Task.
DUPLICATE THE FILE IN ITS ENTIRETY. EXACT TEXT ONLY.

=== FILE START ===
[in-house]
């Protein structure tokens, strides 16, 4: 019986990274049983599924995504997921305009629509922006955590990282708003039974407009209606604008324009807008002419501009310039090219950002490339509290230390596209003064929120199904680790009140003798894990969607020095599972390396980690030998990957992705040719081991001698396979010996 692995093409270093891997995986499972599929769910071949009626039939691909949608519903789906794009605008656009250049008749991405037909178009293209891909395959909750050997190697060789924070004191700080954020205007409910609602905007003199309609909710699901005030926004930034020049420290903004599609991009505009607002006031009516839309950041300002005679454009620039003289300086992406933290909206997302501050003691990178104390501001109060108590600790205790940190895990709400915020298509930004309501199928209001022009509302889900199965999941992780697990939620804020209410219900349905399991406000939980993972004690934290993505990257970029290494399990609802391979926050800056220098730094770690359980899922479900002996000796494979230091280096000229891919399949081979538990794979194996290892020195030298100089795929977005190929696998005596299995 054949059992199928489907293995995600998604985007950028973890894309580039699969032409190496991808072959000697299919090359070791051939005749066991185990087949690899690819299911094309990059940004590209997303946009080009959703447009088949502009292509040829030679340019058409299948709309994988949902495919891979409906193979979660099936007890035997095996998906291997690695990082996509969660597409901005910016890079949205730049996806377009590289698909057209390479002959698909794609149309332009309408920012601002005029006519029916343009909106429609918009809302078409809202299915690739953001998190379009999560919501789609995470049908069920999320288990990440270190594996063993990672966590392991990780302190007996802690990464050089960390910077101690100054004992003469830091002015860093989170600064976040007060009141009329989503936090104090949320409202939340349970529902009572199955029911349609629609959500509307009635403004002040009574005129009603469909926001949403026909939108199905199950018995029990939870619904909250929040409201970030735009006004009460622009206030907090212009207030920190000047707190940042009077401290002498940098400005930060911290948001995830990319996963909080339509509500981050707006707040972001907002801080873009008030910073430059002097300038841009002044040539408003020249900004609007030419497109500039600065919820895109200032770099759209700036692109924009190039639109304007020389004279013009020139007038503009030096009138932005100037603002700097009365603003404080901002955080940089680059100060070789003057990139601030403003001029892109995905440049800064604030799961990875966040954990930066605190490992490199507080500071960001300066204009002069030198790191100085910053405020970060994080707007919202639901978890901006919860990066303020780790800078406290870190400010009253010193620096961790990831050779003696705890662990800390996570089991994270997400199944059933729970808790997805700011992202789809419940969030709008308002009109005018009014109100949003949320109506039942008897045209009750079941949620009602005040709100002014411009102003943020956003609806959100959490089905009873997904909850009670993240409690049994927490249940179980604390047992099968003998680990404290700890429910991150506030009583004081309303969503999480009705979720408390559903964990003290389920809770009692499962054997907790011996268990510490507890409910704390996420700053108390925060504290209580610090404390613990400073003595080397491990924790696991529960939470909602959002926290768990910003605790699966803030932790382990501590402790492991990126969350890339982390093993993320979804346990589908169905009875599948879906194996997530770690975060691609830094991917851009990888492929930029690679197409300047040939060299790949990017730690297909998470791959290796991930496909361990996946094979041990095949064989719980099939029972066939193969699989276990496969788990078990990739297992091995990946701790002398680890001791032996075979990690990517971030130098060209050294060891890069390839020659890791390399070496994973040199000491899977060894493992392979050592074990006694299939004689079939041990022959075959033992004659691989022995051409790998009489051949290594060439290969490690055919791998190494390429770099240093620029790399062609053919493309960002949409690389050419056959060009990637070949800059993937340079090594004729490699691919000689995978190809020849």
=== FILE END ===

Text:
[in-house]
């Protein structure tokens, strides 16, 4: 019986990274049983599924995504997921305009629509922006955590990282708003039974407009209606604008324009807008002419501009310039090219950002490339509290230390596209003064929120199904680790009140003798894990969607020095599972390396980690030998990957992705040719081991001698396979010996 692995093409270093891997995986499972599929769910071949009626039939691909949608519903789906794009605008656009250049008749991405037909178009293209891909395959909750050997190697060789924070004191700080954020205007409910609602905007003199309609909710699901005030926004930034020049420290903004599609991009505009607002006031009516839309950041300002005679454009620039003289300086992406933290909206997302501050003691990178104390501001109060108590600790205790940190895990709400915020298509930004309501199928209001022009509302889900199965999941992780697990939620804020209410219900349905399991406000939980993972004690934290993505990257970029290494399990609802391979926050800056220098730094770690359980899922479900002996000796494979230091280096000229891919399949081979538990794979194996290892020195030298100089795929977005190929696998005596299995 054949059992199928489907293995995600998604985007950028973890894309580039699969032409190496991808072959000697299919090359070791051939005749066991185990087949690899690819299911094309990059940004590209997303946009080009959703447009088949502009292509040829030679340019058409299948709309994988949902495919891979409906193979979660099936007890035997095996998906291997690695990082996509969660597409901005910016890079949205730049996806377009590289698909057209390479002959698909794609149309332009309408920012601002005029006519029916343009909106429609918009809302078409809202299915690739953001998190379009999560919501789609995470049908069920999320288990990440270190594996063993990672966590392991990780302190007996802690990464050089960390910077101690100054004992003469830091002015860093989170600064976040007060009141009329989503936090104090949320409202939340349970529902009572199955029911349609629609959500509307009635403004002040009574005129009603469909926001949403026909939108199905199950018995029990939870619904909250929040409201970030735009006004009460622009206030907090212009207030920190000047707190940042009077401290002498940098400005930060911290948001995830990319996963909080339509509500981050707006707040972001907002801080873009008030910073430059002097300038841009002044040539408003020249900004609007030419497109500039600065919820895109200032770099759209700036692109924009190039639109304007020389004279013009020139007038503009030096009138932005100037603002700097009365603003404080901002955080940089680059100060070789003057990139601030403003001029892109995905440049800064604030799961990875966040954990930066605190490992490199507080500071960001300066204009002069030198790191100085910053405020970060994080707007919202639901978890901006919860990066303020780790800078406290870190400010009253010193620096961790990831050779003696705890662990800390996570089991994270997400199944059933729970808790997805700011992202789809419940969030709008308002009109005018009014109100949003949320109506039942008897045209009750079941949620009602005040709100002014411009102003943020956003609806959100959490089905009873997904909850009670993240409690049994927490249940179980604390047992099968003998680990404290700890429910991150506030009583004081309303969503999480009705979720408390559903964990003290389920809770009692499962054997907790011996268990510490507890409910704390996420700053108390925060504290209580610090404390613990400073003595080397491990924790696991529960939470909602959002926290768990910003605790699966803030932790382990501590402790492991990126969350890339982390093993993320979804346990589908169905009875599948879906194996997530770690975060691609830094991917851009990888492929930029690679197409300047040939060299790949990017730690297909998470791959290796991930496909361990996946094979041990095949064989719980099939029972066939193969699989276990496969788990078990990739297992091995990946701790002398680890001791032996075979990690990517971030130098060209050294060891890069390839020659890791390399070496994973040199000491899977060894493992392979050592074990006694299939004689079939041990022959075959033992004659691989022995051409790998009489051949290594060439290969490690055919791998190494390429770099240093620029790399062609053919493309960002949409690389050419056959060009990637070949800059993937340079090594004729490699691919000689995978190809020849």